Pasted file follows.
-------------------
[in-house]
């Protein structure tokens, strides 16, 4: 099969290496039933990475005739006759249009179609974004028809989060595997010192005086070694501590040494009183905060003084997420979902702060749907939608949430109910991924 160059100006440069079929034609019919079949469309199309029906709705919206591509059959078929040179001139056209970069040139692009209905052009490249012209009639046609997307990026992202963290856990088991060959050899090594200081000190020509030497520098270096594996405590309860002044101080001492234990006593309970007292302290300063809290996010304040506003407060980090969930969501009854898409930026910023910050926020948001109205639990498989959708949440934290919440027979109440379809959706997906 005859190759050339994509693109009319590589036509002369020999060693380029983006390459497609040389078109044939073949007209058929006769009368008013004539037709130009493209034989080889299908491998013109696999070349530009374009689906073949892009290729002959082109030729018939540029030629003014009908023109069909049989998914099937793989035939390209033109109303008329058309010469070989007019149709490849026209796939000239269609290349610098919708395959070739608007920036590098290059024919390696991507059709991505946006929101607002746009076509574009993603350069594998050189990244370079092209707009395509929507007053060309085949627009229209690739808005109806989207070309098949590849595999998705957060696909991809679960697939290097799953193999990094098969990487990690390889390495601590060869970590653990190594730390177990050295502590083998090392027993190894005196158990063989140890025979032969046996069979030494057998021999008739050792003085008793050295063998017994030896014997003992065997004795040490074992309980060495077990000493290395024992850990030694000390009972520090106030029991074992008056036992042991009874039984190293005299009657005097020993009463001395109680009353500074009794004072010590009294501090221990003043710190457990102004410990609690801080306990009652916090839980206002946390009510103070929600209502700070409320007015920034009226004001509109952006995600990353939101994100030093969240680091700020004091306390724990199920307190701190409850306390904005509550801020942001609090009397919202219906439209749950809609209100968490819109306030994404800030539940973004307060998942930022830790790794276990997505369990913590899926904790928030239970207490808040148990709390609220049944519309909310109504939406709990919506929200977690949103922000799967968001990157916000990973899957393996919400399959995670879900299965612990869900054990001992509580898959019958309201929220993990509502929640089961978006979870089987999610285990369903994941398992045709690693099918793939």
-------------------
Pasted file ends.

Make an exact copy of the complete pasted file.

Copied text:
[in-house]
């Protein structure tokens, strides 16, 4: 099969290496039933990475005739006759249009179609974004028809989060595997010192005086070694501590040494009183905060003084997420979902702060749907939608949430109910991924 160059100006440069079929034609019919079949469309199309029906709705919206591509059959078929040179001139056209970069040139692009209905052009490249012209009639046609997307990026992202963290856990088991060959050899090594200081000190020509030497520098270096594996405590309860002044101080001492234990006593309970007292302290300063809290996010304040506003407060980090969930969501009854898409930026910023910050926020948001109205639990498989959708949440934290919440027979109440379809959706997906 005859190759050339994509693109009319590589036509002369020999060693380029983006390459497609040389078109044939073949007209058929006769009368008013004539037709130009493209034989080889299908491998013109696999070349530009374009689906073949892009290729002959082109030729018939540029030629003014009908023109069909049989998914099937793989035939390209033109109303008329058309010469070989007019149709490849026209796939000239269609290349610098919708395959070739608007920036590098290059024919390696991507059709991505946006929101607002746009076509574009993603350069594998050189990244370079092209707009395509929507007053060309085949627009229209690739808005109806989207070309098949590849595999998705957060696909991809679960697939290097799953193999990094098969990487990690390889390495601590060869970590653990190594730390177990050295502590083998090392027993190894005196158990063989140890025979032969046996069979030494057998021999008739050792003085008793050295063998017994030896014997003992065997004795040490074992309980060495077990000493290395024992850990030694000390009972520090106030029991074992008056036992042991009874039984190293005299009657005097020993009463001395109680009353500074009794004072010590009294501090221990003043710190457990102004410990609690801080306990009652916090839980206002946390009510103070929600209502700070409320007015920034009226004001509109952006995600990353939101994100030093969240680091700020004091306390724990199920307190701190409850306390904005509550801020942001609090009397919202219906439209749950809609209100968490819109306030994404800030539940973004307060998942930022830790790794276990997505369990913590899926904790928030239970207490808040148990709390609220049944519309909310109504939406709990919506929200977690949103922000799967968001990157916000990973899957393996919400399959995670879900299965612990869900054990001992509580898959019958309201929220993990509502929640089961978006979870089987999610285990369903994941398992045709690693099918793939």